The RIC® process

The Rod in Cylinder process is a large volume production process for the manufacturing of optical fiber. Heraeus developed this process in 2002 and it has seen some modifications through the years.

HIstory of RIC process

Preforms for optical fiber production have for a long time been made of a core rod that was sleeved using a silica tube as additional cladding (so called jacketing tubes).

The size of the jacketing tubes has increased over the years. In 2002 Heraeus has offered precisely machined pure silica cladding cylinders as an even larger jacketing product. The Cylinder had an outer diameter of 150 mm. Heraeus has increased the outer diameter of these so called “RIC cylinders” to 180 mm and further to 200 mm today.
More information on the production of optical fibers
More information on fused silica tube
More information on silica cladding cylinders

Online RIC process graph
Online RIC Process

Generally, the process is the locally heating and collapsing of a cylinder onto a core rod. It can be done online on a draw tower and offline in a separate process that yields a preform for fiber draw. Heraeus offers to do the offline process for you.

Offline RIC® process
The core rod is put into the hollow pure silica cylinder. These two glass pieces plus a handle and a start piece form a so-called assembly. Vacuum is applied to the void between the inner diameter of the hollow cylinder and the core rod. The assembly is then locally heated to the softening point of fused silica, so that the cylinder collapses onto the core rod. The heat source traverses along the length of the assembly, until the cylinder is fully collapsed. The produced preform is then inspected and prepared for drawing. Heraeus offers to do this process for you as a service.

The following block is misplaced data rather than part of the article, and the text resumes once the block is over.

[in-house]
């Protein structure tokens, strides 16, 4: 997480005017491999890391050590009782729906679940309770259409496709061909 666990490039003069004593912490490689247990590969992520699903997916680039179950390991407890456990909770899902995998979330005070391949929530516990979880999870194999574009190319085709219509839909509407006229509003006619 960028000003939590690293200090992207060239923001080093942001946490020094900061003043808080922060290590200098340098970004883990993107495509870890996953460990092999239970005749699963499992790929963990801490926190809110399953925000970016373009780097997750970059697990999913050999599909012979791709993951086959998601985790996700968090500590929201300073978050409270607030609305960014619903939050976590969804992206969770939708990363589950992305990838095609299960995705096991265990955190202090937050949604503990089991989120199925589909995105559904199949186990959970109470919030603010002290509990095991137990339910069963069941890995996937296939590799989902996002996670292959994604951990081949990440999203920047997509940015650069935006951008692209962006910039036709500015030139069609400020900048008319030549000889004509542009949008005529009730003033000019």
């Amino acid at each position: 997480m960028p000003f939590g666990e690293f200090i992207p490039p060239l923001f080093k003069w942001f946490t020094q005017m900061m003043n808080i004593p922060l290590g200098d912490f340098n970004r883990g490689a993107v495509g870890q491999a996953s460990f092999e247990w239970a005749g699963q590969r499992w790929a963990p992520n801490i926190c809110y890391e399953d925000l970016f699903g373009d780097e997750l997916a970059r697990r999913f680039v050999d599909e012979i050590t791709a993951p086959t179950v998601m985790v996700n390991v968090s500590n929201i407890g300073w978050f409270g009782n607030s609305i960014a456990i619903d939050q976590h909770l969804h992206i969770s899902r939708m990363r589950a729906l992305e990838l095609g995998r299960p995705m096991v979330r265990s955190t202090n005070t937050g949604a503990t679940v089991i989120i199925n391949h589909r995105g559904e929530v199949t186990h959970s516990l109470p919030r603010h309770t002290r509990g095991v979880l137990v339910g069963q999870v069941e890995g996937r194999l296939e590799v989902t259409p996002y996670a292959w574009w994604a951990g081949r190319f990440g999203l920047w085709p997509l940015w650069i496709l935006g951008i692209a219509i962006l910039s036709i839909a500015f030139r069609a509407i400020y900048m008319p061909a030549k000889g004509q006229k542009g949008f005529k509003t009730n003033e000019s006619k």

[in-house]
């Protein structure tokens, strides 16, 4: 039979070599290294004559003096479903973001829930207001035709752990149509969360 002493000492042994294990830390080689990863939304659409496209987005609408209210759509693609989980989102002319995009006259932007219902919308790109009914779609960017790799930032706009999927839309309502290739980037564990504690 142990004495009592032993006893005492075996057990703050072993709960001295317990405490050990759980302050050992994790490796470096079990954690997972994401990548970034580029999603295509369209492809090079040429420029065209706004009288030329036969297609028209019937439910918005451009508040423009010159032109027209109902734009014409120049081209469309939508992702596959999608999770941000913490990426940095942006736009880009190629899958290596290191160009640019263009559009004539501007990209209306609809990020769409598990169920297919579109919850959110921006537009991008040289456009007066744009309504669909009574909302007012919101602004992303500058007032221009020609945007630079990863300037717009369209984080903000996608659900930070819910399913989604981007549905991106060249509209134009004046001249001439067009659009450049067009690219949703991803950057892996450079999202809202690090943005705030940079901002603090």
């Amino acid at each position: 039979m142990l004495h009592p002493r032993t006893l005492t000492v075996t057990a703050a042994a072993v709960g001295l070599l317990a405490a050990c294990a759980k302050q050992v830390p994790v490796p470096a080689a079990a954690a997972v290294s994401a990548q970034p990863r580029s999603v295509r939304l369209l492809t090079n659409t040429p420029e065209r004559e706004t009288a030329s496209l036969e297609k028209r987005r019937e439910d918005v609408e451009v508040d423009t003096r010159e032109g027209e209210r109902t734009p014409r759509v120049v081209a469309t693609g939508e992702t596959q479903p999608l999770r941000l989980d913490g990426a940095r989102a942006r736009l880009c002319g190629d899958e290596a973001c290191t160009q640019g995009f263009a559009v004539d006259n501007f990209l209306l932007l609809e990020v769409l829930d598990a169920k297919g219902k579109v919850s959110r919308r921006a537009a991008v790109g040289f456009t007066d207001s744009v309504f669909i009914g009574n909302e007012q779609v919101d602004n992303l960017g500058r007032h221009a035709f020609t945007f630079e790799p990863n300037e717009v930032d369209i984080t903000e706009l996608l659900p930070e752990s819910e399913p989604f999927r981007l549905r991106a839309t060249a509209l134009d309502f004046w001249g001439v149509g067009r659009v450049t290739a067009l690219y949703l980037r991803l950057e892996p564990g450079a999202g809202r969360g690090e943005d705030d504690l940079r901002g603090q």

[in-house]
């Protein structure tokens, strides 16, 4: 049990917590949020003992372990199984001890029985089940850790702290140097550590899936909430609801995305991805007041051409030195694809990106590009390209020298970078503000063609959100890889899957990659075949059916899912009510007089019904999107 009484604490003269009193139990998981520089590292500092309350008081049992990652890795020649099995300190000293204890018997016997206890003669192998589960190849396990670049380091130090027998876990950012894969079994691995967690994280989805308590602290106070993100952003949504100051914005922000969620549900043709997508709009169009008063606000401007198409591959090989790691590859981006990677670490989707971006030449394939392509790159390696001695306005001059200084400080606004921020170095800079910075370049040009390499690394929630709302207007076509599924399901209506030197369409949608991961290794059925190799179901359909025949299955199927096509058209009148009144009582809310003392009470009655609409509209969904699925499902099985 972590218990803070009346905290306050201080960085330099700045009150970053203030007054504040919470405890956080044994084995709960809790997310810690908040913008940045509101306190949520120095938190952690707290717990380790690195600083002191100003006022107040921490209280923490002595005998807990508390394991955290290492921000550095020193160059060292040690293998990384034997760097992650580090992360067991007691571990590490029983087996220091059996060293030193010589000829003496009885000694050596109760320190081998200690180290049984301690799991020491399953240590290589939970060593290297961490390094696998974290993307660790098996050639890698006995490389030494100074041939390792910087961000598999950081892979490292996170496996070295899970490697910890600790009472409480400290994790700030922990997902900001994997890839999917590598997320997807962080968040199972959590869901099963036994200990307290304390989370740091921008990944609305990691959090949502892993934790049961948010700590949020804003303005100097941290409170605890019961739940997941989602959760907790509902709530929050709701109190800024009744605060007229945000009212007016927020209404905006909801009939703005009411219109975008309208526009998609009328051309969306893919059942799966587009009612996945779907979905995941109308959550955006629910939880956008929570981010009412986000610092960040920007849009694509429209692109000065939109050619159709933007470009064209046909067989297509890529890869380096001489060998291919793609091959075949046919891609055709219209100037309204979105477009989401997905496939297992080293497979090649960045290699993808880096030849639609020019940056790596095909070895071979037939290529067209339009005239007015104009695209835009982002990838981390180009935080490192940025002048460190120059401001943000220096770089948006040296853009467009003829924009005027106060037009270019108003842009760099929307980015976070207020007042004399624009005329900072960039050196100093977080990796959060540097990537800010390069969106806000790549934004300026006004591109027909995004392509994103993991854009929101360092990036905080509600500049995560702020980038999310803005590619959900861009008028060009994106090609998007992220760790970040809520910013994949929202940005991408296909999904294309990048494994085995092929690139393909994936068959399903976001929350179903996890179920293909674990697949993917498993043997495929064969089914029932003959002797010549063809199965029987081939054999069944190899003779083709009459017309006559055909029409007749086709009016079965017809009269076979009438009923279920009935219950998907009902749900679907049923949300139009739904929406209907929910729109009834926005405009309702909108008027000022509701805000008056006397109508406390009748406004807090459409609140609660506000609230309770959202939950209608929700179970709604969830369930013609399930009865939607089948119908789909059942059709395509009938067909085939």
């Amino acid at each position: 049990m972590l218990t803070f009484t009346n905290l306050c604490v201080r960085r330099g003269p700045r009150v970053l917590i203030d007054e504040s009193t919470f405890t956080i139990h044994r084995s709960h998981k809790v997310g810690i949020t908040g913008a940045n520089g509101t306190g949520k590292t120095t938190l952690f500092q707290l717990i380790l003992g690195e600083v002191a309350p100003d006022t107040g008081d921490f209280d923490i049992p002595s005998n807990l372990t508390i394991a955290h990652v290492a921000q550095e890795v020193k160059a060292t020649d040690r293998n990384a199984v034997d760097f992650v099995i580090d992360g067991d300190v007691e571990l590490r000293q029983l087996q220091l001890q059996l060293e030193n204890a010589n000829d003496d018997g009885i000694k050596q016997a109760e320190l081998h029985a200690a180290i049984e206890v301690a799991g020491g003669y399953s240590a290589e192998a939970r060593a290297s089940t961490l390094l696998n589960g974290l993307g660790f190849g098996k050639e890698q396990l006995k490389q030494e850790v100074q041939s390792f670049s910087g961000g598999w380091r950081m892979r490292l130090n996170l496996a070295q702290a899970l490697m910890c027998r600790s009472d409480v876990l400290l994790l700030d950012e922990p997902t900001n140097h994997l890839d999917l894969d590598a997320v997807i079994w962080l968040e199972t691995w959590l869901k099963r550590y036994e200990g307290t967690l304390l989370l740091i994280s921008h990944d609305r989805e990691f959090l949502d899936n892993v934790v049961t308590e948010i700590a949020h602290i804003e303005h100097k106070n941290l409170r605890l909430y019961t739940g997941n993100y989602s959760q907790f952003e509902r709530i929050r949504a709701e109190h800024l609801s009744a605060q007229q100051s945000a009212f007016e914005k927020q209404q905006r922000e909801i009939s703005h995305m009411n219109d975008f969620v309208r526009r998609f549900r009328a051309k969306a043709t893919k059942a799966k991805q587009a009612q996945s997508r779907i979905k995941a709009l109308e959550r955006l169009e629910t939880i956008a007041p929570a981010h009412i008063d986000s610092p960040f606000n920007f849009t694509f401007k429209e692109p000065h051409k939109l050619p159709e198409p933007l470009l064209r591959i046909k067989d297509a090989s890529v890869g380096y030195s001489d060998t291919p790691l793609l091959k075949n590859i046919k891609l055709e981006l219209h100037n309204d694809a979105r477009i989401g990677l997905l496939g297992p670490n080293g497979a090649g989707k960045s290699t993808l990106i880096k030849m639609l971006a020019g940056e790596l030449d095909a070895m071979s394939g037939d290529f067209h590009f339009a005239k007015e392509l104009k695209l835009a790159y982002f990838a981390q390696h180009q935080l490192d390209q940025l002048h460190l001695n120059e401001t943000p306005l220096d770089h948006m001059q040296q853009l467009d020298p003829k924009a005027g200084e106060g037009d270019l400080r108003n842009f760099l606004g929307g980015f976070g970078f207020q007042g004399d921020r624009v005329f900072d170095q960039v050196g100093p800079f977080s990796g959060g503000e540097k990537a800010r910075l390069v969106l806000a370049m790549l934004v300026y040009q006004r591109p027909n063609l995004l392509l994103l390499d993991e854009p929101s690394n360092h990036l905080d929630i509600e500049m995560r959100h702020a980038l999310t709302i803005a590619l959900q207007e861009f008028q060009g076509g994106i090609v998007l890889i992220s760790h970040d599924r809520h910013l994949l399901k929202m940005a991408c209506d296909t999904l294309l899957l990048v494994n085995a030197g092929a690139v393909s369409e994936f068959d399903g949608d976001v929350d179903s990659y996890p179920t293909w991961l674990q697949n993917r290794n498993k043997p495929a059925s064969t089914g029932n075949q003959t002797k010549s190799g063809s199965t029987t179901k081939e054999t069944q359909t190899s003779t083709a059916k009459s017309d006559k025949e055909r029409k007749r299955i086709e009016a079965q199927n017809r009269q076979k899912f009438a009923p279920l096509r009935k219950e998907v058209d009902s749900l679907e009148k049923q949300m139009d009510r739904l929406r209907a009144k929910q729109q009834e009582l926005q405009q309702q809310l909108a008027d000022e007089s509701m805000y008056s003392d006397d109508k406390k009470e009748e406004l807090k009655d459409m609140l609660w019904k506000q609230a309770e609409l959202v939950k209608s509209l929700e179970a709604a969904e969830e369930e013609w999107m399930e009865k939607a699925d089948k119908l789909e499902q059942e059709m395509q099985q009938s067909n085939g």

Online RIC® process
This process starts the same way as the offline process, with the manufacturing of the assembly. This assembly is then brought to the draw tower. The fiber draw furnace heats the glass to melting, due to the applied vacuum the cylinder collapses onto the core rod and the glass is directly drawn to the fiber draw. This avoids the forming of the preform, saving the cost of the additional hot forming step.

Saving costs

In the past decades, the price for single mode fibers for telecommunication decreased from a few hundred dollars per km to under ten dollar per km today. One key contribution to save cost, is the economy of scale. The more volume a producer can manufacture every year, the lower the overhead cost per unit.

It also proved beneficial to increase the individual batch size; the km of fiber drawn from a preform. Many processes need to be done independent of the size of the preform, transportation from storage to draw furnace for example. The cost might increase a little, as the preform gets heavier but that is offset by the number of processes saved.

For example, five 90mm preforms yield the same volume of fiber as a single 150mm preform. While it may take one hour to set up the draw and get fiber draw started for a 90 mm preform, it may take two hours for a 150 mm preform. For the same production volume 3/5th of the setup time is saved.

The RIC process allows the outsourcing of cladding capacity

The RIC® process allows the outsourcing of cladding capacity. The producer of optical fibers needs to invest only in core rod capacity, which makes up a low fraction of the overall glass demand for optical fibers. For RIC® 200, the RIC® cylinder forms over 90% of the glass of the optical fiber.

Outsourcing not only saves on capex, but the capacity can be expanded quicker than, if new machines for cladding production would need to be set up. This reduces the time to market.
More information on RIC® cylinders

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